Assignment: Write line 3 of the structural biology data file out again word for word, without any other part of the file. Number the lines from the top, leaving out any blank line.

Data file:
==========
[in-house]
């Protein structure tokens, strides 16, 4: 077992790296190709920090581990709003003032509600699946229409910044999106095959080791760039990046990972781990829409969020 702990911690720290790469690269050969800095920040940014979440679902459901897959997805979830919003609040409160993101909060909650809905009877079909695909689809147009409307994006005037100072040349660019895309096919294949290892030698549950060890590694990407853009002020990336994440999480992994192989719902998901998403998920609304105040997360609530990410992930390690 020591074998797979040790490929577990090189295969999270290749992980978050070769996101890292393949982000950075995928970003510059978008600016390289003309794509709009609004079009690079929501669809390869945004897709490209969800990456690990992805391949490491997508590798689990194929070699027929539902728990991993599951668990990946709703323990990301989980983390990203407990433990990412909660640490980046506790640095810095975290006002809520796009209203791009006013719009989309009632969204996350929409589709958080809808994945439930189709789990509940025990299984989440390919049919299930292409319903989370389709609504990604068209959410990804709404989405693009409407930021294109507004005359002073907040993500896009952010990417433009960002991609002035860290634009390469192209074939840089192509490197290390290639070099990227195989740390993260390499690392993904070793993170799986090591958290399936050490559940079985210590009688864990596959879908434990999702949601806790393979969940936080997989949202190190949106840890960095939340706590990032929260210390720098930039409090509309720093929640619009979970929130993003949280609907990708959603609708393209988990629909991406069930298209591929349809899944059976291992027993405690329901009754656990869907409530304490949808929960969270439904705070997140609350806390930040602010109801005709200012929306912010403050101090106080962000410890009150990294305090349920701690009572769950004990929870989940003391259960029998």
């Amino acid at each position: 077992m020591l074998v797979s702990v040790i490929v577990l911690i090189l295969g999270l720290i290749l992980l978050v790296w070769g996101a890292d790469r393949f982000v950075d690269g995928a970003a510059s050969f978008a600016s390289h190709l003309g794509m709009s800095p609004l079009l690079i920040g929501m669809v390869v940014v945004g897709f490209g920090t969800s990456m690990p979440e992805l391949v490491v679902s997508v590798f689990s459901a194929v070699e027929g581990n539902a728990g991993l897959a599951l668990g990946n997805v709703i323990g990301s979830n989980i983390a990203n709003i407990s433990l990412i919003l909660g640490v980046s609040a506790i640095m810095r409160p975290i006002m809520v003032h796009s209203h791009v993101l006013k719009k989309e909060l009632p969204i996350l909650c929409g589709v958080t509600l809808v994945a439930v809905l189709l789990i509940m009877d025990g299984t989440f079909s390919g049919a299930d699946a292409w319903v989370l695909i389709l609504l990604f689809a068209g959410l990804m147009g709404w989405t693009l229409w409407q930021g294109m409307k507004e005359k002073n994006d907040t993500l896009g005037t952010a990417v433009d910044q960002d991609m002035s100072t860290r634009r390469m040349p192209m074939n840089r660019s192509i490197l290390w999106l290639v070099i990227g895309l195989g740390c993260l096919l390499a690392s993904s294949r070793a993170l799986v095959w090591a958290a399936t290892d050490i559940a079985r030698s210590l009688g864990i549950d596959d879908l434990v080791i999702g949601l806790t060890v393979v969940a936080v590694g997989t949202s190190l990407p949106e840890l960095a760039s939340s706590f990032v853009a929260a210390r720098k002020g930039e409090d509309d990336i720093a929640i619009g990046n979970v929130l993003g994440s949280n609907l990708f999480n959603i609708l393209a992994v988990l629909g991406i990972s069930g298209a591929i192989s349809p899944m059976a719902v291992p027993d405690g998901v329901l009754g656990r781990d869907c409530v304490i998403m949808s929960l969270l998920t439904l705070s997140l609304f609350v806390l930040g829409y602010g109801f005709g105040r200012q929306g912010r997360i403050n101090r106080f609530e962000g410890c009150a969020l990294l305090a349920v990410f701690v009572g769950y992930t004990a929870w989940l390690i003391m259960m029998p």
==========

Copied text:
């Amino acid at each position: 077992m020591l074998v797979s702990v040790i490929v577990l911690i090189l295969g999270l720290i290749l992980l978050v790296w070769g996101a890292d790469r393949f982000v950075d690269g995928a970003a510059s050969f978008a600016s390289h190709l003309g794509m709009s800095p609004l079009l690079i920040g929501m669809v390869v940014v945004g897709f490209g920090t969800s990456m690990p979440e992805l391949v490491v679902s997508v590798f689990s459901a194929v070699e027929g581990n539902a728990g991993l897959a599951l668990g990946n997805v709703i323990g990301s979830n989980i983390a990203n709003i407990s433990l990412i919003l909660g640490v980046s609040a506790i640095m810095r409160p975290i006002m809520v003032h796009s209203h791009v993101l006013k719009k989309e909060l009632p969204i996350l909650c929409g589709v958080t509600l809808v994945a439930v809905l189709l789990i509940m009877d025990g299984t989440f079909s390919g049919a299930d699946a292409w319903v989370l695909i389709l609504l990604f689809a068209g959410l990804m147009g709404w989405t693009l229409w409407q930021g294109m409307k507004e005359k002073n994006d907040t993500l896009g005037t952010a990417v433009d910044q960002d991609m002035s100072t860290r634009r390469m040349p192209m074939n840089r660019s192509i490197l290390w999106l290639v070099i990227g895309l195989g740390c993260l096919l390499a690392s993904s294949r070793a993170l799986v095959w090591a958290a399936t290892d050490i559940a079985r030698s210590l009688g864990i549950d596959d879908l434990v080791i999702g949601l806790t060890v393979v969940a936080v590694g997989t949202s190190l990407p949106e840890l960095a760039s939340s706590f990032v853009a929260a210390r720098k002020g930039e409090d509309d990336i720093a929640i619009g990046n979970v929130l993003g994440s949280n609907l990708f999480n959603i609708l393209a992994v988990l629909g991406i990972s069930g298209a591929i192989s349809p899944m059976a719902v291992p027993d405690g998901v329901l009754g656990r781990d869907c409530v304490i998403m949808s929960l969270l998920t439904l705070s997140l609304f609350v806390l930040g829409y602010g109801f005709g105040r200012q929306g912010r997360i403050n101090r106080f609530e962000g410890c009150a969020l990294l305090a349920v990410f701690v009572g769950y992930t004990a929870w989940l390690i003391m259960m029998p």